Farming funding pledge is welcomed by council leader

A pledge by ministers to keep vital subsidies flowing to Northumberland's farmers despite the vote to leave the EU has been given a guarded welcome by the leader of the county council.

Monday, 15th August 2016, 4:00 pm
Updated Monday, 15th August 2016, 5:03 pm
Northumberland County Council leader Grant Davey.

Chancellor Philip Hammond has promised the region’s agricultural businesses he will match community funding until at least 2020.

It had been suggested that quitting the EU would put at risk support worth more than £4 billion a year to the UK - but the government has vowed to match that over the next four years, with public money.

Council leader Grant Davey said he would now be holding the Conservatives to their word: “Hard-working farmers are a key part of Northumberland’s economic make-up, and financial subsidies underpin their plans and the thousands of jobs they support.

“I am pleased Chancellor Hammond has committed his government to keep the funds available but along with other councils in the north east, I will not ease up in making the case for further support for all aspects of investment and growth here.”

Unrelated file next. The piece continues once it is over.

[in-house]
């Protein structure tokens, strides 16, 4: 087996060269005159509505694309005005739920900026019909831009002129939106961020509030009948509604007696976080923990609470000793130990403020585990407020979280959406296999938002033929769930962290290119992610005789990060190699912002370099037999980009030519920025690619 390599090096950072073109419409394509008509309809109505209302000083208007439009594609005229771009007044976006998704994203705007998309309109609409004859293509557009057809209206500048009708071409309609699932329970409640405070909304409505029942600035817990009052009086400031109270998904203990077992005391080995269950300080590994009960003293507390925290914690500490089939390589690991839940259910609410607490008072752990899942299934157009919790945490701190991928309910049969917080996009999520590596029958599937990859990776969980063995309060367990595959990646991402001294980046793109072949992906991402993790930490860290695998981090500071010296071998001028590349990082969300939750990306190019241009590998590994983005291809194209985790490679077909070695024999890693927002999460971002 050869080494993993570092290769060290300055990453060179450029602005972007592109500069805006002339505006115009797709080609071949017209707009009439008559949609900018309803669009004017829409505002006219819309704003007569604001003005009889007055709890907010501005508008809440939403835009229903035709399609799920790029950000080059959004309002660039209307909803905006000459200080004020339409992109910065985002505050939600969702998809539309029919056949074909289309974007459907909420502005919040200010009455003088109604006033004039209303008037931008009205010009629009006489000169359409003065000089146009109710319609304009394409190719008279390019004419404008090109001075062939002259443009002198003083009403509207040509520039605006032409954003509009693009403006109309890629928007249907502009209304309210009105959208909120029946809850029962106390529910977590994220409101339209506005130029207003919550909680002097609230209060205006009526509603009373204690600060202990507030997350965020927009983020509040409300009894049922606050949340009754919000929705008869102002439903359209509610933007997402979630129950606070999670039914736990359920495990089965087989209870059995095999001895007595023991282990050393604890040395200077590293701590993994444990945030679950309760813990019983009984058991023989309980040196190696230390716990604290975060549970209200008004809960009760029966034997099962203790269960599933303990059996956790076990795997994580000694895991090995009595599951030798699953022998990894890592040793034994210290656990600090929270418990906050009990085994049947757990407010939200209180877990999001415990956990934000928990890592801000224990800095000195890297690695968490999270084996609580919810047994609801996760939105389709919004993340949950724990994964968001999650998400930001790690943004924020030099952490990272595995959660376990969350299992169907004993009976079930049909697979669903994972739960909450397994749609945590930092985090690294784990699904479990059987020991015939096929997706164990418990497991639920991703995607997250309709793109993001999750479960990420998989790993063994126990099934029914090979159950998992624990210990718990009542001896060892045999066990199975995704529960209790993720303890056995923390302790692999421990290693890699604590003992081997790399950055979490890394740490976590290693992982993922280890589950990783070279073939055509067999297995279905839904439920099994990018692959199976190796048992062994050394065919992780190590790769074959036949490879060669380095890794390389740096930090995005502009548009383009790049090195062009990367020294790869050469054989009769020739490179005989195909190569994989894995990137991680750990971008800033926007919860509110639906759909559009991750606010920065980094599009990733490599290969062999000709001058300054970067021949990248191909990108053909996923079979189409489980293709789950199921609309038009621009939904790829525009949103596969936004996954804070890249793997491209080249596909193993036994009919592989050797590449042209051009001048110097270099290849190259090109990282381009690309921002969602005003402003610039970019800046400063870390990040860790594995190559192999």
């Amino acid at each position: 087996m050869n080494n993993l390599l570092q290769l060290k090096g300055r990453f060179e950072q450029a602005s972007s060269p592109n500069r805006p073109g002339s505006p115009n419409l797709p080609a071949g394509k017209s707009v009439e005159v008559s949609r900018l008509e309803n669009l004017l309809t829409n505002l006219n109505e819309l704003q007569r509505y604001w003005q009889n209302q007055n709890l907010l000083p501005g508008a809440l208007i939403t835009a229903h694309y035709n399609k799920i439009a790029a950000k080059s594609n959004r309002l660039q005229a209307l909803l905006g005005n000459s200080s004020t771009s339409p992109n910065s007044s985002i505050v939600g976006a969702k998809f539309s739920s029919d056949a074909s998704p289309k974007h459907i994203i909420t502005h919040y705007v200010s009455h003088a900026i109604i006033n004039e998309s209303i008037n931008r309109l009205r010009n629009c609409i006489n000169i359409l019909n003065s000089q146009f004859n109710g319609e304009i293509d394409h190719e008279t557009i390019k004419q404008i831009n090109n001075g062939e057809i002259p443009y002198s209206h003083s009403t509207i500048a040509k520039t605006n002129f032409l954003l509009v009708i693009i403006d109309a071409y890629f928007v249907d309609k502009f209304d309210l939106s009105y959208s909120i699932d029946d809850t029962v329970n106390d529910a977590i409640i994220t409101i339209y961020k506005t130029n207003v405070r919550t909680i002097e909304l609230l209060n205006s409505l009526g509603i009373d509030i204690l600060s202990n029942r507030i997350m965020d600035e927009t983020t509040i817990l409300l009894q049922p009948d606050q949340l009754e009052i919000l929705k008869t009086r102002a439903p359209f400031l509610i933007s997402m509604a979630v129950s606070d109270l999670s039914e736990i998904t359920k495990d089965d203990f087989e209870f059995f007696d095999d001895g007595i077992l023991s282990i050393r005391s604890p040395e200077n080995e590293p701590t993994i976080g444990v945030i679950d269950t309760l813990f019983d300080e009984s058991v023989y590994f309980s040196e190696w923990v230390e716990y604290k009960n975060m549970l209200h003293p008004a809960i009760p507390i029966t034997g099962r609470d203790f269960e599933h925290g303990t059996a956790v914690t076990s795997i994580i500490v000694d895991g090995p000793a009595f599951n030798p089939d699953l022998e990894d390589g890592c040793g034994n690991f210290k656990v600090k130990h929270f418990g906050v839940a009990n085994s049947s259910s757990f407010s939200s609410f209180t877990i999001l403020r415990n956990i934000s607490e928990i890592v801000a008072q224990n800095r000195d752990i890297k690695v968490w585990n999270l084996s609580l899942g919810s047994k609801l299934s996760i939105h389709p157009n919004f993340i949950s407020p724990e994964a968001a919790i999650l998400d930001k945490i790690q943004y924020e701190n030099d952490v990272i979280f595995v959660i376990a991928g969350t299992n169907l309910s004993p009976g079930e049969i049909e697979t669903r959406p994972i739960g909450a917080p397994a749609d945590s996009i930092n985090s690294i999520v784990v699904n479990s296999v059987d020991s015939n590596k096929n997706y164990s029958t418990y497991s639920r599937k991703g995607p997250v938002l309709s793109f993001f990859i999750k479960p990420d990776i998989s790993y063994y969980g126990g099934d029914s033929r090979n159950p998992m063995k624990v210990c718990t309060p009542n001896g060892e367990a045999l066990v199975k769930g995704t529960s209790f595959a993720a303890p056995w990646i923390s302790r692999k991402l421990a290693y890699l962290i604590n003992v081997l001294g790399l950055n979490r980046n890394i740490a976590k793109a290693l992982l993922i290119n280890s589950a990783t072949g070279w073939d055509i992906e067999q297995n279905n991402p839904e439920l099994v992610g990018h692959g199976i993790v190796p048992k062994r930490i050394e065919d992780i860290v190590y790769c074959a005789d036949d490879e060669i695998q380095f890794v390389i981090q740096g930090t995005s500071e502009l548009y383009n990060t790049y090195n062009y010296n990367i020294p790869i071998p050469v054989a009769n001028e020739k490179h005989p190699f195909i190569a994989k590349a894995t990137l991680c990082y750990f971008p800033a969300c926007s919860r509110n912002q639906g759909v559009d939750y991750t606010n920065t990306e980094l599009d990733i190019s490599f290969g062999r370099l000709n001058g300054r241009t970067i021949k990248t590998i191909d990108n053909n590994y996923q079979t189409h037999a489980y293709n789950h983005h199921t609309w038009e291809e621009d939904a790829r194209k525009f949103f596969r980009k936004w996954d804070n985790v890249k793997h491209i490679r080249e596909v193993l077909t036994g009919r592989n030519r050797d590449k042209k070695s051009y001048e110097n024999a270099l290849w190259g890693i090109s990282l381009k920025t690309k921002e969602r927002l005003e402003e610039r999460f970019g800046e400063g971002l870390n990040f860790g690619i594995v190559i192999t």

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Mr Hammond said: “The UK will continue to have all of the rights, obligations and benefits that membership brings, including receiving European funding, up until the point we leave the EU. We recognise that many organisations across the UK which are in receipt of EU funding, or expect to start receiving funding, want reassurance.

“That’s why I am confirming that structural and investment funds projects signed before the Autumn Statement and Horizon research funding granted before we leave the EU will be guaranteed by the Treasury after we leave.”

His announcement was also heralded as helping the area’s devolution ambitions - a £3.4 billion package would see local authorities handed powers over areas including social care and transport.

Council leaders of the North East Combined Authority had put discussions with Westminster on hold last month, concerned at the possible effects of the Brexit vote, but Stephen Purvis of the Policy North think-tank said: “This is really welcome news for our region.”